SACRAMENTO, Calif., April 23, 2014 /PRNewswire/ -- Getting from "here to there" can be challenging and require patience from most everyone. But for people with blindness or visual impairment, overcoming mobility challenges often takes more than just patience – it takes planning, flexibility and, at times, courage – particularly given the public's lack of awareness and compliance with safety and anti-discrimination laws. Despite regulations, such as California's law mandating drivers to yield the right-of-way to people with white canes and the federal Air Carrier Access Act addressing discriminatory restrictions against individuals with disabilities, barriers to safe and accessible transportation still exist.
"Although Independent Living Centers in California provide a variety of services and resources to make mobility less challenging for people with blindness such as orientation and mobility training," noted California State Independent Living Council (SILC) Executive Director Liz Pazdral, "the average person has no real sense of what it takes for a person living with blindness to get from one place to another."
For SILC Council Member Jacqueline Jackson, who lost her vision at age 11, the biggest barrier is not being able to go where she wants to go when she wants to go.
"I'm always subject to someone else's timetable, whether I'm using public transit or getting a ride from someone," said Jackson. "Things have gotten much better with trains and planes because employees have received more training and are more accommodating. With taxies, however, there's a large trust factor since we can't see the meter and have to rely on the driver's honesty."
Ardis Bazyn, SILC Council Member and owner of Bazyn Communications agreed, "Transportation is the biggest hassle when you lose your vision. You can't just hop in your car and go. You're much more dependent and have to rely on others' schedules. And finding the right location to catch public transportation can be challenging, especially if there's no one nearby to ask for directions."
According to Bazyn, buses present a very real set of difficulties. For example, crossing intersections without audio signals to get to a bus stop can be dangerous. Also, if the volume of audio announcements on buses is turned down, people who rely on their auditory senses can miss their bus stops. And some buses don't stop at regularly scheduled locations if people aren't standing when the bus approaches.
"I can't see the bus coming, so this can be problematic for me," said Jackson. "If others are at the bus stop, I ask them to let me know when my bus is arriving. And when getting off the bus, I have to depend on others to tell me which way to go if I'm unfamiliar with my destination."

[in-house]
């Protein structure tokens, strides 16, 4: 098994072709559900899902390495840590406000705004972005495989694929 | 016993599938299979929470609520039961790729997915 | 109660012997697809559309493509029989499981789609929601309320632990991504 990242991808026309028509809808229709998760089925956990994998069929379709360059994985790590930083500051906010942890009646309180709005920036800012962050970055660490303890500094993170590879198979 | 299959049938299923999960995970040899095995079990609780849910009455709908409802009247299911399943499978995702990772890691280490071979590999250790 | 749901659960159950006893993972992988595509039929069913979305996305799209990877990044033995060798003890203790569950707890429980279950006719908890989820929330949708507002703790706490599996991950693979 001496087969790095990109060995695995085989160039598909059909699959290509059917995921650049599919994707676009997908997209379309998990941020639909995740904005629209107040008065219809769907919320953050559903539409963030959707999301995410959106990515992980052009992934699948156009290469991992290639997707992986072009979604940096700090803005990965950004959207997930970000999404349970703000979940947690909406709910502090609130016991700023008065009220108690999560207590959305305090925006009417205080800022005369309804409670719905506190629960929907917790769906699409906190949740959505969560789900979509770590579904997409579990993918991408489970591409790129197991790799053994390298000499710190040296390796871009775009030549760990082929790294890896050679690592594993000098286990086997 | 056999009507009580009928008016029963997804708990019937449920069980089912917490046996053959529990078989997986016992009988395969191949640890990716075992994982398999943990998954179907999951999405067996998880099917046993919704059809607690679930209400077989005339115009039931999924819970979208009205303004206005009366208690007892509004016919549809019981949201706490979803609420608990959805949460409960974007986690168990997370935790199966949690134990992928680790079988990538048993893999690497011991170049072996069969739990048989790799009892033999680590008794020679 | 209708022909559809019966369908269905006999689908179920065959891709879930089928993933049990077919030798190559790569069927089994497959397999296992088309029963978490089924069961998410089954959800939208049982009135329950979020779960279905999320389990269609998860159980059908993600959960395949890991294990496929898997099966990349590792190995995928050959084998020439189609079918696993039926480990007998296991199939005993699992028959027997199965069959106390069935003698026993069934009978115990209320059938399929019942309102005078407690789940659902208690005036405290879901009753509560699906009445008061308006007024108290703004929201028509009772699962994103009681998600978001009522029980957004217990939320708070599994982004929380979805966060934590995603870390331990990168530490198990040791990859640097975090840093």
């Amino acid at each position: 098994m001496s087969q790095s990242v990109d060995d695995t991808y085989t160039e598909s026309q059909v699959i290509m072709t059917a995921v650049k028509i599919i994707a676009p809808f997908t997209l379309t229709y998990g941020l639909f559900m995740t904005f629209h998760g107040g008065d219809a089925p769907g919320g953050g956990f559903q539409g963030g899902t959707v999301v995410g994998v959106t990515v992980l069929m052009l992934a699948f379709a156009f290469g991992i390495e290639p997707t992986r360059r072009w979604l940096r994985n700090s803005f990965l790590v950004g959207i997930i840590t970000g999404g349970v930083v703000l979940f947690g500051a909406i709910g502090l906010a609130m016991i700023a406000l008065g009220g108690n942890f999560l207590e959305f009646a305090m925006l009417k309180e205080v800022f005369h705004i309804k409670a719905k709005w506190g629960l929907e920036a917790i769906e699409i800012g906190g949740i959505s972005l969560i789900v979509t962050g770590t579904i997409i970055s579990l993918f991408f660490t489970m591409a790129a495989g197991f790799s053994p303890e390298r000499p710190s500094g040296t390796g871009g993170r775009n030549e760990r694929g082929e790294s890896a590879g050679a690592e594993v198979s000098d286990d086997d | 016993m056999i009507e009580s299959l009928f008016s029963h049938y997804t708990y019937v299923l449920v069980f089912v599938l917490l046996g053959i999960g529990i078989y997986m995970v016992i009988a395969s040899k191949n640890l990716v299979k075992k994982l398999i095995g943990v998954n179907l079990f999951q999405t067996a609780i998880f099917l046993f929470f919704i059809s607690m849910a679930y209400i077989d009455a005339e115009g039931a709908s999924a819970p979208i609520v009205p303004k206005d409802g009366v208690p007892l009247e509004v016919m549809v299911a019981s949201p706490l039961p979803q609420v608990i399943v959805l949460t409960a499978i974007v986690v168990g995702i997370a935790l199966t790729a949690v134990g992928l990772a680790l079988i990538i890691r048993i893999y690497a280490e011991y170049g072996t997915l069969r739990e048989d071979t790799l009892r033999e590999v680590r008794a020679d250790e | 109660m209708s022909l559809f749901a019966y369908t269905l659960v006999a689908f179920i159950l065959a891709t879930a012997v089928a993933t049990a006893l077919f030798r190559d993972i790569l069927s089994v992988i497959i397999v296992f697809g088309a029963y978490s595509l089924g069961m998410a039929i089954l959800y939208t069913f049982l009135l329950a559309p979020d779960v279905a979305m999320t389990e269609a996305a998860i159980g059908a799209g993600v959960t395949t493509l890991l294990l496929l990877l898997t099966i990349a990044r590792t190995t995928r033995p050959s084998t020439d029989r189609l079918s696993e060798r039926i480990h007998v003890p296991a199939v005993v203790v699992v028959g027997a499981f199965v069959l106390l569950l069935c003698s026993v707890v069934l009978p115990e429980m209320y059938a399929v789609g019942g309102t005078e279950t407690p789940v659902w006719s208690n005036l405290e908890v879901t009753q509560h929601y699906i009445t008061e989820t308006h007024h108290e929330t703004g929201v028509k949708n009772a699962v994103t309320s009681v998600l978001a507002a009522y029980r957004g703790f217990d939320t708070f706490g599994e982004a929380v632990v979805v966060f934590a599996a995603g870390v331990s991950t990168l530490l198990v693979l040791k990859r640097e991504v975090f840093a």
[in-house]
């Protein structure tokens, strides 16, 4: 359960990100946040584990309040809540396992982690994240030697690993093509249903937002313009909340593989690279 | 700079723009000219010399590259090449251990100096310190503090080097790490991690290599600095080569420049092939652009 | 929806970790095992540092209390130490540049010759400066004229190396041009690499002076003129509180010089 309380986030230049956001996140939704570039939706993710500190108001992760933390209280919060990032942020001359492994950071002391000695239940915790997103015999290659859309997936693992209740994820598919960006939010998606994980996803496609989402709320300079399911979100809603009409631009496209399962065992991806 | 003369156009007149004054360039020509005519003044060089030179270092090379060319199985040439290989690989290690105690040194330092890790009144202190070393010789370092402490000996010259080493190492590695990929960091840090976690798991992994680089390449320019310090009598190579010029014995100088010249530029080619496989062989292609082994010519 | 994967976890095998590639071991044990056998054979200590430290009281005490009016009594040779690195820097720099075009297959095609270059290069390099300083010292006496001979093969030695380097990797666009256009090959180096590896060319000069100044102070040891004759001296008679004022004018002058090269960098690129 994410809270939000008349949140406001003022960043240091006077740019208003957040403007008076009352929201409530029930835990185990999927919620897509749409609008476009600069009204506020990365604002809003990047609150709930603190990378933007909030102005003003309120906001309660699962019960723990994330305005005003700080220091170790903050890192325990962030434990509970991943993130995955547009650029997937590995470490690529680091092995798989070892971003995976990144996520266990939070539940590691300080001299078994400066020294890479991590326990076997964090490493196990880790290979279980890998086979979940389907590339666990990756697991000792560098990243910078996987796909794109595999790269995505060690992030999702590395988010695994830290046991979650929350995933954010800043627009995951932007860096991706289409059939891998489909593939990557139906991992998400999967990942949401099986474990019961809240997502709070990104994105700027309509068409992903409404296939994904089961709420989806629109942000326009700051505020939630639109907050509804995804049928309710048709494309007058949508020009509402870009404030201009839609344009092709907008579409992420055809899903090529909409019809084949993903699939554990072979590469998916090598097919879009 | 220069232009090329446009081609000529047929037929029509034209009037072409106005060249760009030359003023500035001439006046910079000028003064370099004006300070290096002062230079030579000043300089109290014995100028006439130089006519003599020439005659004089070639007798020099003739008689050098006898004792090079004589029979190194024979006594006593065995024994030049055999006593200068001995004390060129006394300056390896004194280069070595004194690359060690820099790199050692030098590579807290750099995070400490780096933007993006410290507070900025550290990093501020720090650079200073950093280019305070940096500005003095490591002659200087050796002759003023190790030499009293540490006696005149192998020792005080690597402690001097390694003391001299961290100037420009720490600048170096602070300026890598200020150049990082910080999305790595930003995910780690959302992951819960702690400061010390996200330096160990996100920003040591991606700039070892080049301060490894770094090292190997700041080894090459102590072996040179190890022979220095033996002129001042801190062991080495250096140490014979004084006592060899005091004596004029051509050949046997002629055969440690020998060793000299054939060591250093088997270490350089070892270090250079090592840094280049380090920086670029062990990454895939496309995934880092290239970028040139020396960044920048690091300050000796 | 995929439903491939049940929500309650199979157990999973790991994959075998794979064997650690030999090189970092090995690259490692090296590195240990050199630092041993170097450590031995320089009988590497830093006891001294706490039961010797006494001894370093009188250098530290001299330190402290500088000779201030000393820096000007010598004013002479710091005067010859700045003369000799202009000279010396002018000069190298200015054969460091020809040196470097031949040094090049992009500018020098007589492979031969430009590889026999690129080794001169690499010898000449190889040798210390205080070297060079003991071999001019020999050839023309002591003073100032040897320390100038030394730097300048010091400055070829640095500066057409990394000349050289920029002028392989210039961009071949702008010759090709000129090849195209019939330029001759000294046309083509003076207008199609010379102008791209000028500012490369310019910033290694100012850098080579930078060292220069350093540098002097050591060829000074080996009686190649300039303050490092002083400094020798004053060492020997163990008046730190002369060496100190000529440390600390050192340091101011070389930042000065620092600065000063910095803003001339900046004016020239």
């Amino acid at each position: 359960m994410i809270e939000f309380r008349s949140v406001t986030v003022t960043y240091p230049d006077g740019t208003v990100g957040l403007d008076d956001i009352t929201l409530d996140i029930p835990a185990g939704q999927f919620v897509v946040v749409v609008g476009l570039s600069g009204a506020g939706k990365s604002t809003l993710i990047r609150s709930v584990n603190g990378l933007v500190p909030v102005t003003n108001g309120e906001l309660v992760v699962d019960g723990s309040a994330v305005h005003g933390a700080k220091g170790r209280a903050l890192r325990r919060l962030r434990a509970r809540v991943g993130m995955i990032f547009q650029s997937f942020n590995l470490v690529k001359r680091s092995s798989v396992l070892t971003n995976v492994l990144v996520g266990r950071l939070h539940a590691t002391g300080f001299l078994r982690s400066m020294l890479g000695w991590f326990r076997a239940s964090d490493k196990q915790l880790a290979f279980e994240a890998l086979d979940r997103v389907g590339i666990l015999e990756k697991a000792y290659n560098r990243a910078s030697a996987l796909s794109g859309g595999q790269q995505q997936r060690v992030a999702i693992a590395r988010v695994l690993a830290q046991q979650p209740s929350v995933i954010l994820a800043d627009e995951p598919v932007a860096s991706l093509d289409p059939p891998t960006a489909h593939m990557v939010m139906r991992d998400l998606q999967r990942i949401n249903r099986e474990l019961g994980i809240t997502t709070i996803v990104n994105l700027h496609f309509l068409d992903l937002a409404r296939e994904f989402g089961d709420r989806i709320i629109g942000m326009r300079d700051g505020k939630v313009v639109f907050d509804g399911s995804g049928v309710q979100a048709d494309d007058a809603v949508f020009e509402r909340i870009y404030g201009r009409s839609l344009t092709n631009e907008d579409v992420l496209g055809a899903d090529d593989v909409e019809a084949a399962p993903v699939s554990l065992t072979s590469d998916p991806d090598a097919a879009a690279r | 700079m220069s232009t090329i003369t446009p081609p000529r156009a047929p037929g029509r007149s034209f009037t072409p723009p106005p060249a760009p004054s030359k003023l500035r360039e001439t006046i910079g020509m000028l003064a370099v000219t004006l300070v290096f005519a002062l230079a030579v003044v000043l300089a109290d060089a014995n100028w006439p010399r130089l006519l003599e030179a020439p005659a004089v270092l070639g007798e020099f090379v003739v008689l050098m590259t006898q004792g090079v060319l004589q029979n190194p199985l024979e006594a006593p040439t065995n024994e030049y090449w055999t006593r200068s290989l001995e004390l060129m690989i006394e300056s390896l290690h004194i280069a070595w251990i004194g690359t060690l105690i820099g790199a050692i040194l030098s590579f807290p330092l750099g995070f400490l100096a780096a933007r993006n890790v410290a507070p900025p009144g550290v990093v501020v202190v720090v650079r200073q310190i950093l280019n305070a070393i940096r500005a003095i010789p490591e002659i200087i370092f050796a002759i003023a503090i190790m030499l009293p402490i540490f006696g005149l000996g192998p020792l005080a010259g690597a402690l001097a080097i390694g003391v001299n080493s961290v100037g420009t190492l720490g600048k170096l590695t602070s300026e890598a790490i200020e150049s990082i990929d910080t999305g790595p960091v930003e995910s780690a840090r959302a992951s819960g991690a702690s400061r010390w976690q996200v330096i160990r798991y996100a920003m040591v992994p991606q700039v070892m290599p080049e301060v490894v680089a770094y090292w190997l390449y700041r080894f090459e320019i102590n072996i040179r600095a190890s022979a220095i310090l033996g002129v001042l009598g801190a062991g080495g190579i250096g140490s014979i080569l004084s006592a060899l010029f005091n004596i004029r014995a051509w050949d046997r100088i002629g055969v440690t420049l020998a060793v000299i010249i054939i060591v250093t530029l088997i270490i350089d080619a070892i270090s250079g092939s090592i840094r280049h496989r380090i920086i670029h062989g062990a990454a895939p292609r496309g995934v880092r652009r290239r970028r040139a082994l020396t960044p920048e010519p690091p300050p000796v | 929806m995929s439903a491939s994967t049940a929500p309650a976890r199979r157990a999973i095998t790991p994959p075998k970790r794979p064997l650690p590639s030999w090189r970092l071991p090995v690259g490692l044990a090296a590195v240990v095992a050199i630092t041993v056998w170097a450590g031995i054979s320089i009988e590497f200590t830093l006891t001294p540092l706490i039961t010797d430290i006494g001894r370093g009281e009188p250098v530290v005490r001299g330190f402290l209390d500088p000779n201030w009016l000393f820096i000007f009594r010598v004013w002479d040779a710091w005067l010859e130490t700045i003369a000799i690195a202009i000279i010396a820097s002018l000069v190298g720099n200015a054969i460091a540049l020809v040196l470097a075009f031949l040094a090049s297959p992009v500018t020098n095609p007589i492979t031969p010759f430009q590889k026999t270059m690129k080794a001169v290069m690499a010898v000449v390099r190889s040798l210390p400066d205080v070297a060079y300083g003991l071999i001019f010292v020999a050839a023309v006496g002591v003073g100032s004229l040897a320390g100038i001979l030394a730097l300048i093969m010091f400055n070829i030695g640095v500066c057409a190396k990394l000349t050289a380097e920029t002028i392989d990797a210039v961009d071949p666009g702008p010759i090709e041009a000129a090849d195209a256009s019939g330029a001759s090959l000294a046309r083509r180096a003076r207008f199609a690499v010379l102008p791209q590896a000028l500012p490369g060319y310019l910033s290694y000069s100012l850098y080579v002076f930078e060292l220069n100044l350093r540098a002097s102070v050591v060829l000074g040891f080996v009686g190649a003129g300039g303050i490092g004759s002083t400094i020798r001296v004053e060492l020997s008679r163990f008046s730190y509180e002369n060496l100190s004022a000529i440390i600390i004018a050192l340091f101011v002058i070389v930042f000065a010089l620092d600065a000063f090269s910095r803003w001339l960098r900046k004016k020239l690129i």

Paratransit service represents an alternative transportation option; however, it's not available everywhere, is more expensive than buses and can take longer because it's a shared ride.
Challenges extend beyond public transportation for people with blindness. Both Bazyn and Jackson use white canes when walking, particularly when they're alone. Bazyn began using a white cane immediately after losing her vision at age 20; however, Jackson held off for 30 years because of the associated stigma. While a white cane creates awareness for drivers and pedestrians, many people don't obey the law or follow common courtesies and fail to yield the right-of-way to a person with a white cane. And since people with blindness can't see their surroundings, when they hear automobiles honking nearby, they can't decipher what it means, which can be startling and dangerous.
Jackson, who never leaves home without her white cane, told of friends whose white canes were broken – one by a driver making a right turn on red who ran over the cane and the other by a person who stepped on the cane while running through an airport. When this happens to someone, there's no immediate way to get a replacement cane.
For the most part, Bazyn and Jackson find people are very willing to help. For Jackson, it's wonderful when she encounters a "jewel of a person" who makes getting around easier, but there are times when people can be too eager to help.
"Some people are overzealous and try to take my cane or grab my arm rather than asking how they may assist me," said Bazyn. "We need to be assertive, not aggressive, and explain how we want to be assisted because many people don't know what to do."
Jackson concluded, "I'm very excited about all the new technology that will increase my independence, such as smart phone apps that tell me the color of my clothes or where I'm at when riding a bus. But I'm most excited about cars that will drive themselves. I'll mortgage my house to buy one, step out of my car, put out my white cane and keep on going!"
The California State Independent Living Council (SILC) is an independent state agency which, in cooperation with the California State Department of Rehabilitation, prepares and monitors the State Plan for Independent Living.
The SILC Mission: To Create Policy and System Change for Independent Living
SOURCE The California State Independent Living Council (SILC)